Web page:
By: Mary Holland
Publisher: Arbordale Publishing
Publication Date: May 2015
Reviewed by: Deb Fowler
Review Date: May 28, 2015
Is there such a thing as a critter that doesn't have a mouth? Almost everyone would think that's not a possibility, but it is. The adult luna moth has such a short lifespan it doesn't need one. They "only live for about a week" so snacking on leaves is not necessary. Naturally the majority of animals do have mouths, but some have teeth while others such as the common snapping turtle "use the sharp edges of their jaws to eat both plants and animals."
Birds of course don't have teeth, but rather use their beaks to access their food supplies. A grosbeak uses his beak to eat seeds, but red-shouldered hawks "have strong, curved beaks to tear the flesh of the animals they eat." If you've taken a close look at photographs of birds in this and other books, you've probably noticed each one is different. They have adapted to the type of food they eat. Why would an egret need such a long pointed beak? Perhaps that's something to think about as you study animal adaptation.
Obviously birds don't have teeth, but what about a frog? Yes, they "have a row of very small teeth along the edge of their upper jaws and on the roof of their mouths." Unlike the common snapping turtle, a frog needs those teeth to hold onto their prey before swallowing them. In this book you'll get to check out many different types of animals and learn how they eat their food as well as get a close look at their teeth, if they have any. What kind of teeth do you have to eat your food? You'll find out when you check out this book!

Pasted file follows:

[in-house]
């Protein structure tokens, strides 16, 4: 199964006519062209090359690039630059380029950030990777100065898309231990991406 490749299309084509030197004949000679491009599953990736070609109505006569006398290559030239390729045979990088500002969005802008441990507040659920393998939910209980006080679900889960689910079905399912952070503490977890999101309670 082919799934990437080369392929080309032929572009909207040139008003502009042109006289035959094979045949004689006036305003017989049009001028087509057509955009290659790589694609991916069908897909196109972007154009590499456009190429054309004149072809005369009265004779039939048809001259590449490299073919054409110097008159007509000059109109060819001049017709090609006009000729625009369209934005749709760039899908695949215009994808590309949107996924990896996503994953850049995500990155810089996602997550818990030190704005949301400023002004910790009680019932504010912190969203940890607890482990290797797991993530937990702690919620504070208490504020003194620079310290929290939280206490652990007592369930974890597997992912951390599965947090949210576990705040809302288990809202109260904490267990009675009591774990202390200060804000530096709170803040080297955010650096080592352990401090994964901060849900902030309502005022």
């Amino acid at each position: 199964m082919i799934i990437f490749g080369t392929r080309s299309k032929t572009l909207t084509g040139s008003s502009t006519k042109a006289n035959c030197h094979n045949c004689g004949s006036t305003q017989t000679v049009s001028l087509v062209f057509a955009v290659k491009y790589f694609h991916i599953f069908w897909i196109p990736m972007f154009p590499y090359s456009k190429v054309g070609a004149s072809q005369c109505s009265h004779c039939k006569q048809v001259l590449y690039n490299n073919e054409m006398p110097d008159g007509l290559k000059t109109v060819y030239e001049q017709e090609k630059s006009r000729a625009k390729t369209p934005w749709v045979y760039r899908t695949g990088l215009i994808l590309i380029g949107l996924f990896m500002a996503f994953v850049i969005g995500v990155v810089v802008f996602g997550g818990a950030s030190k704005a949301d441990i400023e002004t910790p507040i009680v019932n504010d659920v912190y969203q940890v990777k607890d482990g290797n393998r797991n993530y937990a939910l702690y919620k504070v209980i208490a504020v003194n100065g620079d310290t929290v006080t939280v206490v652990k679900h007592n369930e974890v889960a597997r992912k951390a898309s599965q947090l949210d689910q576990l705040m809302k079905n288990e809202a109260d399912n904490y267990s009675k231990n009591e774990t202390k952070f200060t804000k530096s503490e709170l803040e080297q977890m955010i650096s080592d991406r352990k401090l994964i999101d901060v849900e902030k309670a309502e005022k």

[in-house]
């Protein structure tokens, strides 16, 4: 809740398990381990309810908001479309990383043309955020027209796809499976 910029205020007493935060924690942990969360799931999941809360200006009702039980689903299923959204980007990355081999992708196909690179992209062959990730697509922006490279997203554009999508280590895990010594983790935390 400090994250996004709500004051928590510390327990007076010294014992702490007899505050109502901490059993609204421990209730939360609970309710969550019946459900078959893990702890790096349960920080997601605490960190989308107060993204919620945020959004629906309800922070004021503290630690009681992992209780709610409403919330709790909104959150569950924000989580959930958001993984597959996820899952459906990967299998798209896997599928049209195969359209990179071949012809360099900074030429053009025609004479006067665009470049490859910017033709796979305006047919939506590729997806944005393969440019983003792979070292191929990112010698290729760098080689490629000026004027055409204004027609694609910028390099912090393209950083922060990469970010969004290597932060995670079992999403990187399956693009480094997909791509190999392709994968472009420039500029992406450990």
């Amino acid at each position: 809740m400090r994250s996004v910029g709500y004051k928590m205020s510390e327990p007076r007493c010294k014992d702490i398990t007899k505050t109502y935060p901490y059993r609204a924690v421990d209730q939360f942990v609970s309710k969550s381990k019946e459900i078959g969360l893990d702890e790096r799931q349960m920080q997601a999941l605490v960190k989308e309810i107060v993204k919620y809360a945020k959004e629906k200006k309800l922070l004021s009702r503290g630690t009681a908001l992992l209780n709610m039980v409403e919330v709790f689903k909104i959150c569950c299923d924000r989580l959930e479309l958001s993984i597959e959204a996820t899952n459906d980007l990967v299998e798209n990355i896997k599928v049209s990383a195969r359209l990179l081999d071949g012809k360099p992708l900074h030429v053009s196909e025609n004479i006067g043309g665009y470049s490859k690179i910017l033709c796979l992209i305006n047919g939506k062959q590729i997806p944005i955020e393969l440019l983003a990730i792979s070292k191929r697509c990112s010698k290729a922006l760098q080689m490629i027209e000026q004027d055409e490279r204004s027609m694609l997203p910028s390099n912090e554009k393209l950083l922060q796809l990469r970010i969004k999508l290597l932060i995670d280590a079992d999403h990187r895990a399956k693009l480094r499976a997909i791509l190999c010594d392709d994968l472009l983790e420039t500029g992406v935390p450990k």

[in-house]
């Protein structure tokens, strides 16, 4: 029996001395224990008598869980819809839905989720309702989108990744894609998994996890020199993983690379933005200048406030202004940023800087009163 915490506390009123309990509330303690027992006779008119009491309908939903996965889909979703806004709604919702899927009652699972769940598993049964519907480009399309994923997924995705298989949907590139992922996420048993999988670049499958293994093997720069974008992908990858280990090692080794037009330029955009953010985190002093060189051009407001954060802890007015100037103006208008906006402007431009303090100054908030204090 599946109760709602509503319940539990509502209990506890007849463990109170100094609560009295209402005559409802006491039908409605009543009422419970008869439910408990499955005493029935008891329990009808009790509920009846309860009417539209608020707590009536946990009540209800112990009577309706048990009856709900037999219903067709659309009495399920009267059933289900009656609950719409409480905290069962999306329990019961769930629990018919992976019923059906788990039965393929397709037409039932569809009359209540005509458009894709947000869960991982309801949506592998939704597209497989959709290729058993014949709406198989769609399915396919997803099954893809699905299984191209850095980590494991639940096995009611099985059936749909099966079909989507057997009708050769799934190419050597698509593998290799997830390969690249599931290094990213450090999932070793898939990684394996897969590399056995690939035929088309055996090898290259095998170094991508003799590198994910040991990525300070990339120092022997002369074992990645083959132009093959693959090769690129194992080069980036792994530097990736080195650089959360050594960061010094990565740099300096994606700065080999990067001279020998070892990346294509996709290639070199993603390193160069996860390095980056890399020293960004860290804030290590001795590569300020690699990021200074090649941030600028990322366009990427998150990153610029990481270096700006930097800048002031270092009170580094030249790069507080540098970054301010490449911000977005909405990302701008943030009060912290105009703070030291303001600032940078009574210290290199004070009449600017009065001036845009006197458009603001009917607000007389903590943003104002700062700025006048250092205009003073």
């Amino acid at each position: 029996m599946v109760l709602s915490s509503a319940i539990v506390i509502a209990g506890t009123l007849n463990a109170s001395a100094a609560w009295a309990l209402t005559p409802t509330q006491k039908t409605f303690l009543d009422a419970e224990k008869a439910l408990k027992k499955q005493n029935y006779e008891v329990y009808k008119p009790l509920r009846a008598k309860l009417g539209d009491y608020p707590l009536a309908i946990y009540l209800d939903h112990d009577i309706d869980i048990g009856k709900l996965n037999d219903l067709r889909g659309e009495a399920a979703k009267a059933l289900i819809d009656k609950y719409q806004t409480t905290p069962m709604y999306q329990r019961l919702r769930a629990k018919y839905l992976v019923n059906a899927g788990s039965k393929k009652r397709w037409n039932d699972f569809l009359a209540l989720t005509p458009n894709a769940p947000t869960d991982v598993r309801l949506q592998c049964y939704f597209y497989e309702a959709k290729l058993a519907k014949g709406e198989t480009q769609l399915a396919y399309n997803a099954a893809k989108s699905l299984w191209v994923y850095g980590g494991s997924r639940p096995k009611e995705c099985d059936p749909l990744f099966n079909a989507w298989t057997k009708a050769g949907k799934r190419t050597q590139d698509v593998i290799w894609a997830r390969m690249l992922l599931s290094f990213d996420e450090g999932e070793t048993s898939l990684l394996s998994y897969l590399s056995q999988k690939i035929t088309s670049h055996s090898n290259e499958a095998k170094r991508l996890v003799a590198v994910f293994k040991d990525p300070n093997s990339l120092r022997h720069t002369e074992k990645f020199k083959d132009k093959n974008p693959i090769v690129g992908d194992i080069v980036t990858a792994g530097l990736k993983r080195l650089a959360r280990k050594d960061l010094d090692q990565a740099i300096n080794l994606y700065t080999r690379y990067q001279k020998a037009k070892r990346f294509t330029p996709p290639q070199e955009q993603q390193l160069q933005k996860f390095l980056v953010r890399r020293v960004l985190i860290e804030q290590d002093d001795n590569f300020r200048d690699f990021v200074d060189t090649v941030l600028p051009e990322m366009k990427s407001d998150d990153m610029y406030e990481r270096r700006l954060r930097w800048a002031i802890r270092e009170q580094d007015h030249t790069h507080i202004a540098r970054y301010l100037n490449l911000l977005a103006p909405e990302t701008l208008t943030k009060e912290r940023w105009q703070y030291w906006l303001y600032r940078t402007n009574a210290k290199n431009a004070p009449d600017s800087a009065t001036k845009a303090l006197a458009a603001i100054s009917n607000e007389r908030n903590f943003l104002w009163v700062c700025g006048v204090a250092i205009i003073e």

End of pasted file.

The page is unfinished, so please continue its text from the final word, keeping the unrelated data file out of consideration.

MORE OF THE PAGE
There are a lot of interesting facts and photographs that will keep even the most reluctant reader interested in the animal kingdom. Mary Holland's award-winning photographs make the book a standout one in her nature series of books for children. The pages are filled with full color photographs, including insets of animal skulls, and fascinating facts that will be of high interest to young animal lovers. In the back of the book there are four pages of activities as well as free complementary activities on the publisher's website.
Accelerated Reader: 4.5
Fountas and Pinnell: N
Quill says: This is a fascinating look at animals and how they are able to eat their foods, a perfect book for students in a homeschool or classroom setting.